The Worst States for Minority Business Ownersby
Not all states are created equal when it comes to providing opportunity to minority entrepreneurs. In Florida, there’s one minority-owned business for every 11 minority residents, the highest rate of minority entrepreneurship in the country. Iowa’s ratio, at one business for every 43 residents, is the nation’s lowest.
Those numbers are based a report published by the Small Business Administration’s Office of Advocacy that estimated (PDF) the number of minority-owned businesses in all 50 states, plus the District of Columbia, in 2011. To put those numbers in perspective, Bloomberg Businessweek compared the SBA data to the number of minority residents in each state, as reported by the 2010 Census (PDF).
One thing that stands out in the chart below is that states with large minority populations tend to have higher rates of minority entrepreneurship, and vice-versa. Arizona is one outlier. It had the tenth-highest minority population in 2010, but just one minority business owner for every 31 minority residents, placing it 41st among the 50 states and District of Columbia. Vermont, with few minority residents but a relatively high rate of minority entrepreneurship, stands out at the other end.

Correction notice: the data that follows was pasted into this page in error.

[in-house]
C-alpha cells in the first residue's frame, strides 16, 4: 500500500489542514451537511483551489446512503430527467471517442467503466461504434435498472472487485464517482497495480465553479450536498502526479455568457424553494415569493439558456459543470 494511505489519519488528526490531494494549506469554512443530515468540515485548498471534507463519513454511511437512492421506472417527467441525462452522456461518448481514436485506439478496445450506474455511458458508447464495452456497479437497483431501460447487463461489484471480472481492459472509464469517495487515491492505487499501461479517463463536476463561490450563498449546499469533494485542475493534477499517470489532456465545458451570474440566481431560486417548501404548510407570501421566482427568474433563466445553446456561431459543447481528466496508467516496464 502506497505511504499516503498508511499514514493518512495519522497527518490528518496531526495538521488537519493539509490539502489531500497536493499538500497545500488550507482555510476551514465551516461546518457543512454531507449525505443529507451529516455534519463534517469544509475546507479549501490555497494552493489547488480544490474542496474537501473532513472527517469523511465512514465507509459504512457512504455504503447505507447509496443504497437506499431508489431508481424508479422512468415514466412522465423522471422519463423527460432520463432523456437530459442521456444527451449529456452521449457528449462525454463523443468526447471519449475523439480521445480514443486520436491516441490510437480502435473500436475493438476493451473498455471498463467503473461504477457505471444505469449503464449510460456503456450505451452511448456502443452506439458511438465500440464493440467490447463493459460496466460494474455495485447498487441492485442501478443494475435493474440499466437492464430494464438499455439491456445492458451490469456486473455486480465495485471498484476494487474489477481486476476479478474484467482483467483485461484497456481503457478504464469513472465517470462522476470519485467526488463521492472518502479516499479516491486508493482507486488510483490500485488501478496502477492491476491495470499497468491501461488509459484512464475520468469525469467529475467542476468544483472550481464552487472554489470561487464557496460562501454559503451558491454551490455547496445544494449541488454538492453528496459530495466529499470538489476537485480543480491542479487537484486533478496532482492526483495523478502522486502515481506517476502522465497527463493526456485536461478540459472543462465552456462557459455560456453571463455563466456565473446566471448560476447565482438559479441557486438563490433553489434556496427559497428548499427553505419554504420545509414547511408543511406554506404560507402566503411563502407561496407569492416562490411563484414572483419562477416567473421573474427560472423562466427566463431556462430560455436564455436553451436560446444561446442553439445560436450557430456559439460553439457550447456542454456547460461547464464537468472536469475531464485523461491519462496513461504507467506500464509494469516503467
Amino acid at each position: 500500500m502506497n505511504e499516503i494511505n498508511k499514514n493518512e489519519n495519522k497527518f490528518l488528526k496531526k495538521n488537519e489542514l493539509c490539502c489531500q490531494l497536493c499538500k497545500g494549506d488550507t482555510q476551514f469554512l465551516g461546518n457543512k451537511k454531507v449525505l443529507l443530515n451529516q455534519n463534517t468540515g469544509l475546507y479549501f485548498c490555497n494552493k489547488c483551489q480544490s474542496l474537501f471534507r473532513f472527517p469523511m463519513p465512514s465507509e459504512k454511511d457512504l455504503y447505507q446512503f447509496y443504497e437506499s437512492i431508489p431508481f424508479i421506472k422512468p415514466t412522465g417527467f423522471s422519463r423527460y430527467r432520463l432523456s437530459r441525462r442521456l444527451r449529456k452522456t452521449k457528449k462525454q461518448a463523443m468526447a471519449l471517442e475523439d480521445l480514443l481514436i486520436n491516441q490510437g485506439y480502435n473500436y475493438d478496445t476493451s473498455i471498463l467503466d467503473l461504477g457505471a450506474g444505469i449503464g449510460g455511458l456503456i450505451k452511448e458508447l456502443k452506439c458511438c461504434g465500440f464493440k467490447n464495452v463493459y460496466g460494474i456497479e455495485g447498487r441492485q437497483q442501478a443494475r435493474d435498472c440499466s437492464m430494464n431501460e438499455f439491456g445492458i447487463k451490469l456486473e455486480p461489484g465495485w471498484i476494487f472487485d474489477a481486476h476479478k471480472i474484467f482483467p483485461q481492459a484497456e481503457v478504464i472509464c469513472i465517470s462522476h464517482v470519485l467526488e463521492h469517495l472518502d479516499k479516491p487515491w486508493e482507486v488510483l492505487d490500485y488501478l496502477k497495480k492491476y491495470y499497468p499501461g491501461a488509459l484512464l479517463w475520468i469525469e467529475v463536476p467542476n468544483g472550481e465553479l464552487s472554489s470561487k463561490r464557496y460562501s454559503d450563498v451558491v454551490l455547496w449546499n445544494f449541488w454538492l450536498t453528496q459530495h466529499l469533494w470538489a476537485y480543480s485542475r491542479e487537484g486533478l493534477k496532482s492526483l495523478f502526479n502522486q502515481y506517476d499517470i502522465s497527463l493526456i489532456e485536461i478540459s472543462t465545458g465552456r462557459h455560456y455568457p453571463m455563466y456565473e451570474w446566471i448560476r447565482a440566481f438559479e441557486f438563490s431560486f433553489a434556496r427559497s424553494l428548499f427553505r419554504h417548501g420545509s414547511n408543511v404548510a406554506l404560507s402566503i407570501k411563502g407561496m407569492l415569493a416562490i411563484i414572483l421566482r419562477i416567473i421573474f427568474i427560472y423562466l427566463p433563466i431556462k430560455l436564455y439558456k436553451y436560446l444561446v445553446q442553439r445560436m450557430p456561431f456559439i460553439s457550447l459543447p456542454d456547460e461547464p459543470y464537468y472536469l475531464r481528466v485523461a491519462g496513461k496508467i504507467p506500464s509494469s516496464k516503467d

There are sure to be nuances lost in the data. For instance, the mix of ethnicities that make up each state’s minority population might influence the business ownership rate. The state’s overall economy might, too.
On the other hand, states set policies, such as government contracting programs or education initiatives, that can promote minority entrepreneurship. Bank discrimination against minority business owners who want commercial loans is an additional factor that may make some states worse for minority entrepreneurs.
The data should also prove interesting to new Small Business Administration boss Maria Contreras-Sweet, a Mexican immigrant who founded a bank that specializes in lending to Hispanic-owned businesses. Contreras-Sweet has broadcast her desire to build a more inclusive agency. Paying attention to states that have been more—or less—successful at supporting minority entrepreneurs may be one place to start.